Should you start dating again? Well, that depends, mostly on your own individual circumstances and temperament. Casually dating, perhaps even dating several people, might help distract you and remind you that you have good qualities other people are attracted to. But jumping in a serious relationship might not be the best thing now. For one thing, you might not have the energy to give to that relationship, and the other person may give up because they’re feeling cheated. Also, we tend to make important decisions better when we’re emotionally strong. You might end up committing yourself to someone who you would easily see was incompatible if you had waited a little longer.
Get first aid if needed:
Most of the time we are resilient creatures, and make it through painful periods, ultimately putting them behind us. In some cases, however, especially if a person has a history of depression or anxiety, grieving a breakup may be accompanied by more serious concerns: suicidal thoughts, drinking or drugging to excess, or other risky behaviors. If you are experiencing any of these, particularly suicidal thoughts, you need to get professional help immediately. Your family doctor, your insurance company, or a local hotline all should be able to give you a referral to a reputable mental health practitioner. Also, most ERs are staffed with at least one mental health professional that you can speak to if needed.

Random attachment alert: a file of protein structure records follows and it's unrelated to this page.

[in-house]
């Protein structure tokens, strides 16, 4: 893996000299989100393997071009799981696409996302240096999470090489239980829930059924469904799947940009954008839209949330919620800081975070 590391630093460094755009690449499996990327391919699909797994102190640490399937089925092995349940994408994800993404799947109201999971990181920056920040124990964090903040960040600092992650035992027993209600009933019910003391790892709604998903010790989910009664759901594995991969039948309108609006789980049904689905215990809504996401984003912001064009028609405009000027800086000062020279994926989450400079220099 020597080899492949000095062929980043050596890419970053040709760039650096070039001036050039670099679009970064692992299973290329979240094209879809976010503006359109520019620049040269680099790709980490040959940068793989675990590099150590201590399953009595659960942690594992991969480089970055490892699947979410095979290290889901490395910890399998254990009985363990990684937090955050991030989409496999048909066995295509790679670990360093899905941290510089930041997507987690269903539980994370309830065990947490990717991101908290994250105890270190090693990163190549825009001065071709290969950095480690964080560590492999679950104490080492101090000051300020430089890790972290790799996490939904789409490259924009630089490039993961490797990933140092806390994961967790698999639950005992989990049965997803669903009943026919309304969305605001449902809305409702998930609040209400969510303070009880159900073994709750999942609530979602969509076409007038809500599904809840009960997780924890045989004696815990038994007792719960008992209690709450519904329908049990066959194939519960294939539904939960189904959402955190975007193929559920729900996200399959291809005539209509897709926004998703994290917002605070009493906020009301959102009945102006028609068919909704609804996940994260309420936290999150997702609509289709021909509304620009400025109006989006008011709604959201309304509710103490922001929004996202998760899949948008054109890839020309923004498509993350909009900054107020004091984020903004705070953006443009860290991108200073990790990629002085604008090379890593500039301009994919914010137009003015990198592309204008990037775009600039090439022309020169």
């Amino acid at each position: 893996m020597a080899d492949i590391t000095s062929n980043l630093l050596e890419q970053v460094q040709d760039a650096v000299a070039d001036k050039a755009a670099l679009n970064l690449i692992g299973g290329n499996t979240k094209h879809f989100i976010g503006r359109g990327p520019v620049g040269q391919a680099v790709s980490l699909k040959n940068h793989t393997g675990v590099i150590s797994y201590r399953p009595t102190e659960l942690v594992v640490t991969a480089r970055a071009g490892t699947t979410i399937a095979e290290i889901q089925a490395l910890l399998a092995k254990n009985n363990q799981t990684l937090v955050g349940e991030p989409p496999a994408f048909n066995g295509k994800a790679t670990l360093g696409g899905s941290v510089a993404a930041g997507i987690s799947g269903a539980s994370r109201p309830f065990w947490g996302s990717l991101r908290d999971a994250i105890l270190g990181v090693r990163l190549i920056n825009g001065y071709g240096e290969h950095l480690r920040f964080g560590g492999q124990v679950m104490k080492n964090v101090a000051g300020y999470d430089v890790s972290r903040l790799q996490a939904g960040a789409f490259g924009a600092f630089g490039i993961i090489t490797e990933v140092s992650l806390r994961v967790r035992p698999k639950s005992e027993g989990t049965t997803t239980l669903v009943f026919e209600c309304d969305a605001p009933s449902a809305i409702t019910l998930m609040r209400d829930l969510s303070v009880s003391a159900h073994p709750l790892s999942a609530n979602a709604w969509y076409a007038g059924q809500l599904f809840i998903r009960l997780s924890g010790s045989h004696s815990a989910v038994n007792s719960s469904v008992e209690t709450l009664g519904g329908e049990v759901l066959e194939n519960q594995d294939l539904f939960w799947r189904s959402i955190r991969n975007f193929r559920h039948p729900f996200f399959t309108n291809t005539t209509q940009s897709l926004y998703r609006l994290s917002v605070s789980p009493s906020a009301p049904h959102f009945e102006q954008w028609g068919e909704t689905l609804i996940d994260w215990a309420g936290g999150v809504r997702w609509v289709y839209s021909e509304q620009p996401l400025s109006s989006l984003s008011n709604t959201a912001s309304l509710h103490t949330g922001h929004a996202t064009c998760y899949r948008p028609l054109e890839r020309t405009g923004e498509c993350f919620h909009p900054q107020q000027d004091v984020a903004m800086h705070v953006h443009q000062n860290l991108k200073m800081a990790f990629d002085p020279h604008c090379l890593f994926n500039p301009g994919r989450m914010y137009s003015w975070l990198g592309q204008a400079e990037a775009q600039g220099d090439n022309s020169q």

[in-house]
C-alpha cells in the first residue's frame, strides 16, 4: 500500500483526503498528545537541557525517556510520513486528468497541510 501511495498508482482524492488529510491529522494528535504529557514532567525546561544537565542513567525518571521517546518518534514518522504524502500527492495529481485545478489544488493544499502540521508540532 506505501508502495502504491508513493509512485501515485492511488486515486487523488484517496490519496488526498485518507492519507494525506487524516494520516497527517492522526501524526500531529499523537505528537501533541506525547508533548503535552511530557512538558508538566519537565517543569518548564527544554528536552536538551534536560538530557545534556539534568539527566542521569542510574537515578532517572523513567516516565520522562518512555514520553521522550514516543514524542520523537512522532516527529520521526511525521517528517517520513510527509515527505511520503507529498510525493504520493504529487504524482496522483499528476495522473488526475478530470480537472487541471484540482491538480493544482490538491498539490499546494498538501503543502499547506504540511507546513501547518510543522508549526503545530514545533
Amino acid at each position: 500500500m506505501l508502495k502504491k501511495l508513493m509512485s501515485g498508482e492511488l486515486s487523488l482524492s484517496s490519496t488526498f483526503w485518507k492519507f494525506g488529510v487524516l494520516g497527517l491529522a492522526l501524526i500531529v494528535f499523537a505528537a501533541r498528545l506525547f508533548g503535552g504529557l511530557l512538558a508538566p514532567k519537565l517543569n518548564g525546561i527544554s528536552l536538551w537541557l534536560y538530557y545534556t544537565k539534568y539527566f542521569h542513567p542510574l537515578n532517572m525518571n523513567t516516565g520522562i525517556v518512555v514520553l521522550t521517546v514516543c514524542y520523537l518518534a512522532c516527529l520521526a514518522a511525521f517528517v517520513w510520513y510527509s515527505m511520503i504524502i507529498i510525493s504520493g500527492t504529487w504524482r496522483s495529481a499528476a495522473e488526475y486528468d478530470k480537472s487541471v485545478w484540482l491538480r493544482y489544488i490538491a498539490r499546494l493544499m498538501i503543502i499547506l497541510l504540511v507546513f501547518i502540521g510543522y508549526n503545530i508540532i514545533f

Try these things if you are going through a difficult time, and see if they don’t work for you.
Kelly L. Norman, LMSW
Psychiatric Emergency Professional
Washtenaw County Government
See David Burns, MD: “Feeling Good: the New Mood Therapy”(Harper, 1999); or his “Feeling Good Handbook”(Plume, 1999)
If you don’t know or can’t find a hotline in your area, call 1-800-SUICIDE, a national hotline that can connect you with one near you.